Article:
Research Scientist II, New York State Department of Health
Martin Zartarian is a research scientist with over 20 years of experience in biology, ecology and public health research. Martin currently works with the Bureau of Water Supply Protection at the New York State Department of Health as a manager of the SafeWATCH program identifying risks associated with private wells. He also plays a key role in the evaluation, policy and resource development related to New York State’s Protection Against Legionella regulation, as well as monitoring harmful algal blooms in lakes across the state. Prior to working for New York State, Martin worked for New York City at the Department of Health and Mental Hygiene as a Water Ecologist.
Reviewing the Do’s and Don’ts of Water Management Plans
Co-Presenter: Rachel Cicigline
Abstract: A sound water management plan (WMP) is critical for preventing legionellosis in health care facilities, where case fatality rates can reach 30%. New York State regulation 10 NYCRR Subpart 4-2, Protection Against Legionella, requires that all hospitals and residential nursing homes adopt and implement a WMP. As part of the nosocomial outbreak investigation response, the New York State Department of Health has developed a protocol for reviewing and scoring WMPs, and for providing feedback to health care facilities. Using a sample of 50 facilities, we compared scores from original WMP reviews to resubmissions after feedback. Approximately half of the facilities transitioned from their own WMP format to using the recommended template for their resubmissions. Facilities that used the template for their resubmission scored significantly higher on both their initial plan and their resubmission than those that did not.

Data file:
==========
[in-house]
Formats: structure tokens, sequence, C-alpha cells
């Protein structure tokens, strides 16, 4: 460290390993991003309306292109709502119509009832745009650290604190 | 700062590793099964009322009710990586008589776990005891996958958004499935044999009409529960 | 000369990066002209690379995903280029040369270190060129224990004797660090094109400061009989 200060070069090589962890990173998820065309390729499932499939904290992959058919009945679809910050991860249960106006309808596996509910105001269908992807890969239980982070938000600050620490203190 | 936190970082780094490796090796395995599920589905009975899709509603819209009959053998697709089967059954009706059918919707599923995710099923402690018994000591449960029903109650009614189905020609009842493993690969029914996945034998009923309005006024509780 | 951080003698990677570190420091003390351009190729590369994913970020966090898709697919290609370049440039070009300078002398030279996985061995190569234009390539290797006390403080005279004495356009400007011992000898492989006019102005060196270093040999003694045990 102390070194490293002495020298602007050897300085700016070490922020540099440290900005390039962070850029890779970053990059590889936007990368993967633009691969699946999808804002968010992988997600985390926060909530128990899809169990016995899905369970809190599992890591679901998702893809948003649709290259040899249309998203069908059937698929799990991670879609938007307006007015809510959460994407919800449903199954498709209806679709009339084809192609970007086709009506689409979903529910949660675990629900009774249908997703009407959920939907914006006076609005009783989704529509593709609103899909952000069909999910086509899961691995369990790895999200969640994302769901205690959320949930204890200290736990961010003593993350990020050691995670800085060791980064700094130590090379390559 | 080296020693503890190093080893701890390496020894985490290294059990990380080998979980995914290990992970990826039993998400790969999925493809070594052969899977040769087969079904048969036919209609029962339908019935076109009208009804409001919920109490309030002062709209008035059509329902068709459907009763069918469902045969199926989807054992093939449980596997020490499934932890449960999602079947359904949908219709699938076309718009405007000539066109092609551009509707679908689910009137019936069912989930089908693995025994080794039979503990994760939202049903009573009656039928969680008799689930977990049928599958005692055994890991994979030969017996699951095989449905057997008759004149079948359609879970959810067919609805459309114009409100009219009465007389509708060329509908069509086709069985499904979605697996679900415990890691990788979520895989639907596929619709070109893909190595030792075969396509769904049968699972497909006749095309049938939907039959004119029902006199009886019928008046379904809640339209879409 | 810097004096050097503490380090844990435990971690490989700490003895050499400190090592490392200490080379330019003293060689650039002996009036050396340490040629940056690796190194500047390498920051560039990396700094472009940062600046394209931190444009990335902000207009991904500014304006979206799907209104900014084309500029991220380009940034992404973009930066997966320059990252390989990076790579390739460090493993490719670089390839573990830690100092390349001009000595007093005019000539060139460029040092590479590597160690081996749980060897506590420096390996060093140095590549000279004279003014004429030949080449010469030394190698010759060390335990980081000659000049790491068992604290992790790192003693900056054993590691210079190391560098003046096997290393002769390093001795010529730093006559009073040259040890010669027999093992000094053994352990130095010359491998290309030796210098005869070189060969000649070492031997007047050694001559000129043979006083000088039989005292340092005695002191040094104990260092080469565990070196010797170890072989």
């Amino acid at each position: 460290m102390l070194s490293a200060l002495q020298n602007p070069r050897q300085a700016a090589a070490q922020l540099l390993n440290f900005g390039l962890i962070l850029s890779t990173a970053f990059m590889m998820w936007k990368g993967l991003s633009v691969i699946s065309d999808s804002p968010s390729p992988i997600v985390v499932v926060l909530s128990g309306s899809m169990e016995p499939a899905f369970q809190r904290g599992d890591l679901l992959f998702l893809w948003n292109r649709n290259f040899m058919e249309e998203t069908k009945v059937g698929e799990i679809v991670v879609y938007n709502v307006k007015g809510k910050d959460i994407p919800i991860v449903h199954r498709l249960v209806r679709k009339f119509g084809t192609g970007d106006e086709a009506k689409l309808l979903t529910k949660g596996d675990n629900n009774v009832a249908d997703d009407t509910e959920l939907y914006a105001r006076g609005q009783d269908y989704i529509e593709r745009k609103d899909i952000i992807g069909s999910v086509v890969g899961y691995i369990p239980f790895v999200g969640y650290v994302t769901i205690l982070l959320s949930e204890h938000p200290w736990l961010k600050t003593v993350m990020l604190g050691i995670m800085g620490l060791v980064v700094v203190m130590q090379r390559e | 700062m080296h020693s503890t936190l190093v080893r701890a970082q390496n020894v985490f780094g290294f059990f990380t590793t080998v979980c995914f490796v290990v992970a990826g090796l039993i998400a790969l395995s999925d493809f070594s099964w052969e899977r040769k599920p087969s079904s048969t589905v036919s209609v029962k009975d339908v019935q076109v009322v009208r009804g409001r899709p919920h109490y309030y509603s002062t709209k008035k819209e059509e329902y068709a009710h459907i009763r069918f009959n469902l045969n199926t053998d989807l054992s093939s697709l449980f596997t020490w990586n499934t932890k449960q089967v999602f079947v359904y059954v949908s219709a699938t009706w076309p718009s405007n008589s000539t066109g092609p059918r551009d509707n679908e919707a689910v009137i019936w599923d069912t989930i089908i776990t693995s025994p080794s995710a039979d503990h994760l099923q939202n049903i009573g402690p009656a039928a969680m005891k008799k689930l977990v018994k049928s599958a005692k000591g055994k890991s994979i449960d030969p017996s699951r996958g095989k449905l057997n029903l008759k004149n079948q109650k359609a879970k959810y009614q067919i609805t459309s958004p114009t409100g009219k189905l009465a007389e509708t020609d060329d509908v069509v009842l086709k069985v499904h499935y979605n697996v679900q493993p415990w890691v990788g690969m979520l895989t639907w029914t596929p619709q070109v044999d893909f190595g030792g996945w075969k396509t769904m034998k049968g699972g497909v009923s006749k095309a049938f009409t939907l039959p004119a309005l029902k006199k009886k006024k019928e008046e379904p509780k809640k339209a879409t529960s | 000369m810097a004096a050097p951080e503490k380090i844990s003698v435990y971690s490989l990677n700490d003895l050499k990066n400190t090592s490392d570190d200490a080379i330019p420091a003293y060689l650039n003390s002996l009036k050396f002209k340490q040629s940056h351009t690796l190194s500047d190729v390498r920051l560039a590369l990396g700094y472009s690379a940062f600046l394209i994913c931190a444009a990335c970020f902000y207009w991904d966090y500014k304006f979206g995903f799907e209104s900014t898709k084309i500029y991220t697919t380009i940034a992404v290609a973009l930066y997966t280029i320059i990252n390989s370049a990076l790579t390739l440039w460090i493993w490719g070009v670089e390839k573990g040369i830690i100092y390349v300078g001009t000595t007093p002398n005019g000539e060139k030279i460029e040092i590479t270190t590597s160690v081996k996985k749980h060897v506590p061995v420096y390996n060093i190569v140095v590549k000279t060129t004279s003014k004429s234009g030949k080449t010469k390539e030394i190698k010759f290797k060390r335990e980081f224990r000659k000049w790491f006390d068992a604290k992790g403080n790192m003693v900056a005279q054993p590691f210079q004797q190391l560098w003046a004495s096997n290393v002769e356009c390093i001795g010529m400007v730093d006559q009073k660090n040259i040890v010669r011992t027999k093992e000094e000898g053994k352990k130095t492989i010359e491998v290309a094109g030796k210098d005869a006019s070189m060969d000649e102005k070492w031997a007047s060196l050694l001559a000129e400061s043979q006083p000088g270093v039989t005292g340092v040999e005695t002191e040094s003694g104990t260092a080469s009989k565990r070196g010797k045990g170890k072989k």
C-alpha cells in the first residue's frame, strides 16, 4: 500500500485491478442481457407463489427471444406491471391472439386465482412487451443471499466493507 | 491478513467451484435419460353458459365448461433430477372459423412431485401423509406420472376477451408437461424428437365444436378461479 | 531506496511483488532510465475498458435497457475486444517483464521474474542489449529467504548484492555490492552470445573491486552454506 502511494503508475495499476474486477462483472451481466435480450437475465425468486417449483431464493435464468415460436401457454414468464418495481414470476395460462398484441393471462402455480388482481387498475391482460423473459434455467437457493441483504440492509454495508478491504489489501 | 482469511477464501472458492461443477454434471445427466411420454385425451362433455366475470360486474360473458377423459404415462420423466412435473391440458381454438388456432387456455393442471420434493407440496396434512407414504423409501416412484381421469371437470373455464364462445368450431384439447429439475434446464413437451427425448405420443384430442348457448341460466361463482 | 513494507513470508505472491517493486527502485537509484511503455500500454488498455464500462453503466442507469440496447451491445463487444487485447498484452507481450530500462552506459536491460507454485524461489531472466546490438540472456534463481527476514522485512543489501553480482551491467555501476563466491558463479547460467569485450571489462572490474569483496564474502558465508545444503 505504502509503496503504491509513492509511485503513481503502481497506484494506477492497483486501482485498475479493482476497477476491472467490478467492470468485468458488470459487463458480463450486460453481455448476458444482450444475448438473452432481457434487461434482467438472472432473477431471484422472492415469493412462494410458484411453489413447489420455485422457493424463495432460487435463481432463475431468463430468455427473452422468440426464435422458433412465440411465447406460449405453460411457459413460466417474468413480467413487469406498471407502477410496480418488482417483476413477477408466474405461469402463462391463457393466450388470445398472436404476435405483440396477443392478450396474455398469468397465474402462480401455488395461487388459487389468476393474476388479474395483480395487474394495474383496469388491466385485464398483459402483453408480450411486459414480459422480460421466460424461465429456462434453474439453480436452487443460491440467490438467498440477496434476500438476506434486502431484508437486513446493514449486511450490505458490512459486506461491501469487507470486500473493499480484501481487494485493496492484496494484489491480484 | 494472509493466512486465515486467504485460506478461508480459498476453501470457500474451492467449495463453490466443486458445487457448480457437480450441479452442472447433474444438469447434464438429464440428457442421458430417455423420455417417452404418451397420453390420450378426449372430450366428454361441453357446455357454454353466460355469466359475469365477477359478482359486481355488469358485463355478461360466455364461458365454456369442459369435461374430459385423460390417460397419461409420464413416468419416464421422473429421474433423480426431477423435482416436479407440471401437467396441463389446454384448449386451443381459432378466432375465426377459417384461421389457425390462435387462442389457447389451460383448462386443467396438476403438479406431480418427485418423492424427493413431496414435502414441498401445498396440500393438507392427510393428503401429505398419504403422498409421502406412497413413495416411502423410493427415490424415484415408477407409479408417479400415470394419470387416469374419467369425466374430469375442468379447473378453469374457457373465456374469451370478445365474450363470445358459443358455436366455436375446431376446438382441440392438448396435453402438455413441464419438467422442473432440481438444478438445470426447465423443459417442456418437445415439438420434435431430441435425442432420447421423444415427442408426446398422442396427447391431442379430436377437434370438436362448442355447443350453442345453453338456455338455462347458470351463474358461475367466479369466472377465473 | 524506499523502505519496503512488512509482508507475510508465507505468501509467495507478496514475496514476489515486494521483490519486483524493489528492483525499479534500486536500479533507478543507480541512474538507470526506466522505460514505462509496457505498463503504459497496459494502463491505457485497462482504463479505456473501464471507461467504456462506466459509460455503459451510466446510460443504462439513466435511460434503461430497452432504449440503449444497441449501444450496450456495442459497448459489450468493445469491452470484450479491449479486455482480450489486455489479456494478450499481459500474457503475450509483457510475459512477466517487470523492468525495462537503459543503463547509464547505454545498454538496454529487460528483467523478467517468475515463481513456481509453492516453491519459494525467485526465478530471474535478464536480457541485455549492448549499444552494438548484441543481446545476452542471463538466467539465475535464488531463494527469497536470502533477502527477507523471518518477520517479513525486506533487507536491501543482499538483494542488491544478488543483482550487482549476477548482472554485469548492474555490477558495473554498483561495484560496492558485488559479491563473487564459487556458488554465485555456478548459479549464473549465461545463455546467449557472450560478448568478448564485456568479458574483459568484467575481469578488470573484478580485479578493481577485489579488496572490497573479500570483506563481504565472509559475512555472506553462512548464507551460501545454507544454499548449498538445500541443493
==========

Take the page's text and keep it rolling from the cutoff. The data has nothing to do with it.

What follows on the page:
We will describe the scoring protocol and summarize the results from the quantitative analysis and then discuss which components of a WMP are the most critical from both facility management and public health response perspectives. For example, failing to list specific sampling locations can negatively impact the ability to track changes in water quality over time, resulting in unnecessary delays and errors during outbreak investigations. Actual excerpts from scored WMPs will clearly illustrate the do’s and don’ts of drafting and implementing WMPs.